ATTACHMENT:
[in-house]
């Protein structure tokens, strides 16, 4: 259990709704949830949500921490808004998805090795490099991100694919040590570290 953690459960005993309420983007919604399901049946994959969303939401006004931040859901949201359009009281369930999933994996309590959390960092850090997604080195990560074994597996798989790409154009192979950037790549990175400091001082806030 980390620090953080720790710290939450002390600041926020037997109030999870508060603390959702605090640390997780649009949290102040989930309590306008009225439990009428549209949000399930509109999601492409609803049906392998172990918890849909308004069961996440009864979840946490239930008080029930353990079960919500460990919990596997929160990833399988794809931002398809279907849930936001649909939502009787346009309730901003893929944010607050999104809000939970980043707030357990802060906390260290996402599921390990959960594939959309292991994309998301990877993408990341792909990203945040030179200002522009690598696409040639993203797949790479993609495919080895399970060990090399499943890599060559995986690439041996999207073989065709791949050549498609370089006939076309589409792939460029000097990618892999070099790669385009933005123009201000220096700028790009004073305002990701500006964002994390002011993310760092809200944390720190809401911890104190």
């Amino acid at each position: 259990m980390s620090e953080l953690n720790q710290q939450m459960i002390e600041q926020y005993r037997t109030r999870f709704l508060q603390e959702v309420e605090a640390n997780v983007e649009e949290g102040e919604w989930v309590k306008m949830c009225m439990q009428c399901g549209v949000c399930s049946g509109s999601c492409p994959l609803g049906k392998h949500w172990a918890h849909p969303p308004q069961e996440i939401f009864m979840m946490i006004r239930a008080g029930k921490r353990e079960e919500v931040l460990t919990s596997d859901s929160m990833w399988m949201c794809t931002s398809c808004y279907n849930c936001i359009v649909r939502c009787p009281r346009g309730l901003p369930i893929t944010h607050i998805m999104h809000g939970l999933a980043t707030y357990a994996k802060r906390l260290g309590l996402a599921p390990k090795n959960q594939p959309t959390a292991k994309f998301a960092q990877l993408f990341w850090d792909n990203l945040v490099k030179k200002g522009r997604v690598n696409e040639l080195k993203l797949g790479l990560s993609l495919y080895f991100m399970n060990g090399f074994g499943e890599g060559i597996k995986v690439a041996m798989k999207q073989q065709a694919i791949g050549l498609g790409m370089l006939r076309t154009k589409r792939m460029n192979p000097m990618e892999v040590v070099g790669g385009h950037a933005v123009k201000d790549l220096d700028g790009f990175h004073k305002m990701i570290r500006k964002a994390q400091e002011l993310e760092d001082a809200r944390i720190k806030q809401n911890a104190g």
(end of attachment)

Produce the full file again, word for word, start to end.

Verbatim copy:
[in-house]
């Protein structure tokens, strides 16, 4: 259990709704949830949500921490808004998805090795490099991100694919040590570290 953690459960005993309420983007919604399901049946994959969303939401006004931040859901949201359009009281369930999933994996309590959390960092850090997604080195990560074994597996798989790409154009192979950037790549990175400091001082806030 980390620090953080720790710290939450002390600041926020037997109030999870508060603390959702605090640390997780649009949290102040989930309590306008009225439990009428549209949000399930509109999601492409609803049906392998172990918890849909308004069961996440009864979840946490239930008080029930353990079960919500460990919990596997929160990833399988794809931002398809279907849930936001649909939502009787346009309730901003893929944010607050999104809000939970980043707030357990802060906390260290996402599921390990959960594939959309292991994309998301990877993408990341792909990203945040030179200002522009690598696409040639993203797949790479993609495919080895399970060990090399499943890599060559995986690439041996999207073989065709791949050549498609370089006939076309589409792939460029000097990618892999070099790669385009933005123009201000220096700028790009004073305002990701500006964002994390002011993310760092809200944390720190809401911890104190």
């Amino acid at each position: 259990m980390s620090e953080l953690n720790q710290q939450m459960i002390e600041q926020y005993r037997t109030r999870f709704l508060q603390e959702v309420e605090a640390n997780v983007e649009e949290g102040e919604w989930v309590k306008m949830c009225m439990q009428c399901g549209v949000c399930s049946g509109s999601c492409p994959l609803g049906k392998h949500w172990a918890h849909p969303p308004q069961e996440i939401f009864m979840m946490i006004r239930a008080g029930k921490r353990e079960e919500v931040l460990t919990s596997d859901s929160m990833w399988m949201c794809t931002s398809c808004y279907n849930c936001i359009v649909r939502c009787p009281r346009g309730l901003p369930i893929t944010h607050i998805m999104h809000g939970l999933a980043t707030y357990a994996k802060r906390l260290g309590l996402a599921p390990k090795n959960q594939p959309t959390a292991k994309f998301a960092q990877l993408f990341w850090d792909n990203l945040v490099k030179k200002g522009r997604v690598n696409e040639l080195k993203l797949g790479l990560s993609l495919y080895f991100m399970n060990g090399f074994g499943e890599g060559i597996k995986v690439a041996m798989k999207q073989q065709a694919i791949g050549l498609g790409m370089l006939r076309t154009k589409r792939m460029n192979p000097m990618e892999v040590v070099g790669g385009h950037a933005v123009k201000d790549l220096d700028g790009f990175h004073k305002m990701i570290r500006k964002a994390q400091e002011l993310e760092d001082a809200r944390i720190k806030q809401n911890a104190g």